This is it folks.  The end of The Lord of the Rings .  A few pages of linguistics and then this book is closed, a brief visit to Bilbo's Last Song and then on to the Silmarillion . Tolkien presents his work as a translation of what essentially is a found tale.  The journeys of Bilbo, Frodo, and assorted companions through events that ultimately began a new epoch in Middle Earth.  He wants us to treat this story as a translated work, with all the attendant changes that implies to the actual words spoken. However, neither in our world nor in the world of Middle Earth is there truly one universal language.  There is a "Common Speech" but as a language it still has its derivations and differences across the different cultures and races.  So instead we get cultures that have expressed accents or different grammar rules.  The use of exceptional precise (or imprecise) English is a deliberate reflection of archaic forms of speech in cultures that view language as a core are

July and Mental Health

To be completely frank, July is an utter shit show for me. This is not helped by my life-long coping method of suppression and keeping so busy I don't have time to think about the problem.  I'm not sure when July started being so difficult for me emotionally, but based on the snippets of writing floating around (some hopefully to never see the light of day again), almost every July since I was 11 or 12 I've struggled with very deep depression. I guess I don't have to worry about it being Seasonal Affective Disorder, right? (Never mind, according to the Mayo Clinic , SAD sometimes does involve summer depression.  So, who knows?  Not me, definitely not what I went to school for.) One of these days I hope to have both the time and the income to allow me to see a therapist.  But I'll be honest, money is tight and thanks to working multiple jobs, my schedule ends up highly irregular.  And the fun thing about anxiety and depression is it makes the idea of finding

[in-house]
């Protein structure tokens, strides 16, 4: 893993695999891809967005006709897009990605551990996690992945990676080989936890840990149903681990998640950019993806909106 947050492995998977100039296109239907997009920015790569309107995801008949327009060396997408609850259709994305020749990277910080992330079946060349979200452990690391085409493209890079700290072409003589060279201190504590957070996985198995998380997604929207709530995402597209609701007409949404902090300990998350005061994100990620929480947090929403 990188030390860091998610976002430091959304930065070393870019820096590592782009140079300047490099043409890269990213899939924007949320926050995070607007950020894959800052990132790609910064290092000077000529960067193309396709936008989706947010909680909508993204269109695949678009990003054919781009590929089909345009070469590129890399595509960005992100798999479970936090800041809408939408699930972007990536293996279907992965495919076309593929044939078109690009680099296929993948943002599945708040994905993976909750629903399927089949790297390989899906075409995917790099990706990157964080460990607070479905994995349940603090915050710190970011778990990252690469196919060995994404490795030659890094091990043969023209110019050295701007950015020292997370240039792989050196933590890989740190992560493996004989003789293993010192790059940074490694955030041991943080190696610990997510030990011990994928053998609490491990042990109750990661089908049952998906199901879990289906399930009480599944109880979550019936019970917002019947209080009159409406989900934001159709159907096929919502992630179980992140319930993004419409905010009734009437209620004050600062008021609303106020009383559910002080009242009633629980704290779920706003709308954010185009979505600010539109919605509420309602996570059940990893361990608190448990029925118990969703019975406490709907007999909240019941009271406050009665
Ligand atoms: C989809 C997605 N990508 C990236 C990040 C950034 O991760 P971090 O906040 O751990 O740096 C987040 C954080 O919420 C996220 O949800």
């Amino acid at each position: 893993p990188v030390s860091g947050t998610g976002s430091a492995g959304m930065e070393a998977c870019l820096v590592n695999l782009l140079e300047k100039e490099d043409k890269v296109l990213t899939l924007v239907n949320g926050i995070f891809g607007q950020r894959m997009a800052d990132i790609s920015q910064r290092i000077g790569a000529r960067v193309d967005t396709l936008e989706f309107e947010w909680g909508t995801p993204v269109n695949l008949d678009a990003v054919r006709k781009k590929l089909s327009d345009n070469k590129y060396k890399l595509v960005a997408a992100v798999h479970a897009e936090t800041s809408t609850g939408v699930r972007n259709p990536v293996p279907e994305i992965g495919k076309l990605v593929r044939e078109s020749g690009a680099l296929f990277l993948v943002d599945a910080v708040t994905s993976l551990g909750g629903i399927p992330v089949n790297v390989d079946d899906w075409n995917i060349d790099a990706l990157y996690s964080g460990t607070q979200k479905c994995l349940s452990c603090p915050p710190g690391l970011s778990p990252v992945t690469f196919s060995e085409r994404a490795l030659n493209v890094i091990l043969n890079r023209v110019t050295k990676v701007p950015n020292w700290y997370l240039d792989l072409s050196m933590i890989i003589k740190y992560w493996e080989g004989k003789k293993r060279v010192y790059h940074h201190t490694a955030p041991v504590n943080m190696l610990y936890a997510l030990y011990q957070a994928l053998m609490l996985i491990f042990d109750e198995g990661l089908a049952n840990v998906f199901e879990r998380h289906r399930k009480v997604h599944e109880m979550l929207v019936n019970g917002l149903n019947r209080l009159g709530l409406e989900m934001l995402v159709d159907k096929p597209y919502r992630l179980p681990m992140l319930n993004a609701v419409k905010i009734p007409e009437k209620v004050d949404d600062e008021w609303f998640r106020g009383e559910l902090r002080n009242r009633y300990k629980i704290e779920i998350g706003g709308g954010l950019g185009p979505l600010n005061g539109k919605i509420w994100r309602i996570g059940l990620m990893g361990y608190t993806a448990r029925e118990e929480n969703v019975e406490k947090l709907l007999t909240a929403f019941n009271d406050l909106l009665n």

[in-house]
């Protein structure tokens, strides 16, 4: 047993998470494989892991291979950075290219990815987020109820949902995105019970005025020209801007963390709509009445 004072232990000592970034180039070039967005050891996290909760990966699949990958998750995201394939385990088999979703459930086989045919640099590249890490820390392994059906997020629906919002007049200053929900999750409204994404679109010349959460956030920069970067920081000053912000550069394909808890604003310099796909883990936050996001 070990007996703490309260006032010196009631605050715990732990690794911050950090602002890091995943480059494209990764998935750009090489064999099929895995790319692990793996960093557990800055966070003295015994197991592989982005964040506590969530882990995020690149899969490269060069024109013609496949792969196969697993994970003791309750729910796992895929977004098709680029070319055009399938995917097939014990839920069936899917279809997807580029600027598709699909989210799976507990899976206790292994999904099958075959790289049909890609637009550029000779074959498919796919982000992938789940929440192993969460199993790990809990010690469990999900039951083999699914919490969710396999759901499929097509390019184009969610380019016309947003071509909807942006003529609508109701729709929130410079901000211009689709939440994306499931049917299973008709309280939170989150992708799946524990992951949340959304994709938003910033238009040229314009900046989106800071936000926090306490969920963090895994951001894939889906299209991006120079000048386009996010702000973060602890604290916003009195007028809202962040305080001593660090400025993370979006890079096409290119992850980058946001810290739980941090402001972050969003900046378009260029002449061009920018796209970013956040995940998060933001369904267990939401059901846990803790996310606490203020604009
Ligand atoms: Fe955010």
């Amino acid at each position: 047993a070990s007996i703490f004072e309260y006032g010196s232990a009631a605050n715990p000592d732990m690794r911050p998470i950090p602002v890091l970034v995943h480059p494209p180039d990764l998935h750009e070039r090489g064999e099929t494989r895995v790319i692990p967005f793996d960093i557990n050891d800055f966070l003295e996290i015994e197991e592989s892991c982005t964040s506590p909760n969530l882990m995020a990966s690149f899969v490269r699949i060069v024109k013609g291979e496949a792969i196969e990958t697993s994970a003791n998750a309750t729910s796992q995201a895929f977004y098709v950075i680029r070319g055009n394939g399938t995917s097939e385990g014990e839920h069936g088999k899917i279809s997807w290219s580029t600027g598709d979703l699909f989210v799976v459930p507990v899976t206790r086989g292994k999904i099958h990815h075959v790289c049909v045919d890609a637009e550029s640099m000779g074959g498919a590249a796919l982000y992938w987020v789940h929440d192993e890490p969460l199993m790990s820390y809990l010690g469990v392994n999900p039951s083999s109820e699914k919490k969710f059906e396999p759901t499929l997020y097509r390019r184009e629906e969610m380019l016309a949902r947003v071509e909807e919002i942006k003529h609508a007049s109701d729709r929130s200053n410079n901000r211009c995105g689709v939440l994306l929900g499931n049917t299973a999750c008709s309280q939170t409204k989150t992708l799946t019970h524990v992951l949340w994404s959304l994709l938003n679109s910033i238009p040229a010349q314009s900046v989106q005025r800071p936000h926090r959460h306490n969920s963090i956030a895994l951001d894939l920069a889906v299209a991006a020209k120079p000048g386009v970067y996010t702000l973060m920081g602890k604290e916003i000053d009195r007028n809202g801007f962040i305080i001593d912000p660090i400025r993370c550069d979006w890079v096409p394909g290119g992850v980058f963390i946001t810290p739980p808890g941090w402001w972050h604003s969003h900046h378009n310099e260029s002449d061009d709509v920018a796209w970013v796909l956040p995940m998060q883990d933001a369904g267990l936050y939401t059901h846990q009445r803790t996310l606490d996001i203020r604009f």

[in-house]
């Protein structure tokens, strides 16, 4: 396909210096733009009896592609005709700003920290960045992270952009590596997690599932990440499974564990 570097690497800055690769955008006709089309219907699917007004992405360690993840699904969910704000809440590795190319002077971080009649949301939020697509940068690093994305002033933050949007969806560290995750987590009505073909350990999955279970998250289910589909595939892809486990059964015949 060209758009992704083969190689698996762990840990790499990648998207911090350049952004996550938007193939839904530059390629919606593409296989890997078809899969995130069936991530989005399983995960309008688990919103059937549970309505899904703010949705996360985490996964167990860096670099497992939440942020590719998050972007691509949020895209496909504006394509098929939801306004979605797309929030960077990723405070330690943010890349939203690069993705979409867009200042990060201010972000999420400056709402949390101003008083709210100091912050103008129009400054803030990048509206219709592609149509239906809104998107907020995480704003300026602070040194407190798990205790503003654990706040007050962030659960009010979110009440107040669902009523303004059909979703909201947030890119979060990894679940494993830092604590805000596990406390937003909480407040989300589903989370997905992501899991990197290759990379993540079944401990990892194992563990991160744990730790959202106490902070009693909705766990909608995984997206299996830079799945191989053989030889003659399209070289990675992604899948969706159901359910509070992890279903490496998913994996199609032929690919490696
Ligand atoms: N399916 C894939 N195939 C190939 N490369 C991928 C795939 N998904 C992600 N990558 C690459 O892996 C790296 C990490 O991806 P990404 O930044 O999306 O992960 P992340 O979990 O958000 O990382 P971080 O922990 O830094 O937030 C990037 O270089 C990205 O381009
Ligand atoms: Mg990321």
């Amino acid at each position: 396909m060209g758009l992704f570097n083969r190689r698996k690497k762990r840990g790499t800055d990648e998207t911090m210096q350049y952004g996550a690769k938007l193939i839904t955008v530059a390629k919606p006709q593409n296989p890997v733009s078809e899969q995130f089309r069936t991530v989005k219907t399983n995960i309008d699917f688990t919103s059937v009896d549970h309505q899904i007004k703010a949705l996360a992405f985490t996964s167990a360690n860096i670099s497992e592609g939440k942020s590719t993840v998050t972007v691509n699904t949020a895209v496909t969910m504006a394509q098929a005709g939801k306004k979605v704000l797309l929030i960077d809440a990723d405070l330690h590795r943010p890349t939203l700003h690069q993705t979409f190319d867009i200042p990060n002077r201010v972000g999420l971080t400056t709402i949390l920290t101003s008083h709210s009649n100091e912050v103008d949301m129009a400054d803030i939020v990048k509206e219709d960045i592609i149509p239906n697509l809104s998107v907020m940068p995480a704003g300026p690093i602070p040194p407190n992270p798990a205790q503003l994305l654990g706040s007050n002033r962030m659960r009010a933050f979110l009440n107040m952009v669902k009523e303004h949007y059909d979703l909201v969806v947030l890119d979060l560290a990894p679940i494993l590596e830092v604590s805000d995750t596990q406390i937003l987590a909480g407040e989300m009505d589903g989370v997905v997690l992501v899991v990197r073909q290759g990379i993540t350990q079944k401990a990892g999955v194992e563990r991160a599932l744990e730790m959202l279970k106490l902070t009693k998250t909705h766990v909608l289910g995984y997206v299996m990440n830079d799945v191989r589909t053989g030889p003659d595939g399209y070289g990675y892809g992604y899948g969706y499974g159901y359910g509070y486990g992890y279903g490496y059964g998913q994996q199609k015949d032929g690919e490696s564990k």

[Book Review] Paperbacks from Hell

Paperbacks from Hell: the twisted history of '70s and '80s Horror Fiction / Grady Hendrix This book might be the best thing I've read ever. OK, slight exaggeration there, but it's totally  worth the exaggeration. Hendrix takes you down into both the well known and less well known corners of '70s and '80s horror fiction, exploring the trends and connections to the world at large in a wonderfully engaging and absolutely hysterical narrative.  Broken down by subgenre, we go from the familiar (haunted houses, vampires, etc) to perhaps the less familiar (knife-wielding crabs, homicidal vegetation) in a veritable tour of the horrific and absurd. Highly recommend to fans of horror and non-horror alike, and a must read for anyone with a taste for kitsch and cult. Advanced Reader Copy copy courtesy of Quirk Books via Netgalley; differences may exist between uncorrected galley text and the final edition.

Lord of the Rings : The Return of the Read - Appendix F: I. The Languages and Peoples of the Third Age

Words, words, words. Tolkien uses this section to illuminate us on the nature and history of languages in Middle Earth, including the "true" language of the saga (ie. not English).  The different races, and sometimes the different strata of races, have their own linguistic histories that have brushed against each other over the centuries.  The older languages retain an air of higher order and sophistication, particularly the Elvish tongues (aided, no doubt, by their longer years and deep dedication to lore) and that of the Numenoreans. While many of the languages influenced each other, the Black Speech stands alone in its form, a likely creation of Sauron himself.  While it bled into other languages, it was a language with such a limited and focused use that reciprocal adoptions would be stagnated.  It only served as a "common tongue" for those in deep service to Sauron, and I also do not see him as someone responding lightly to attempts to reshape his language.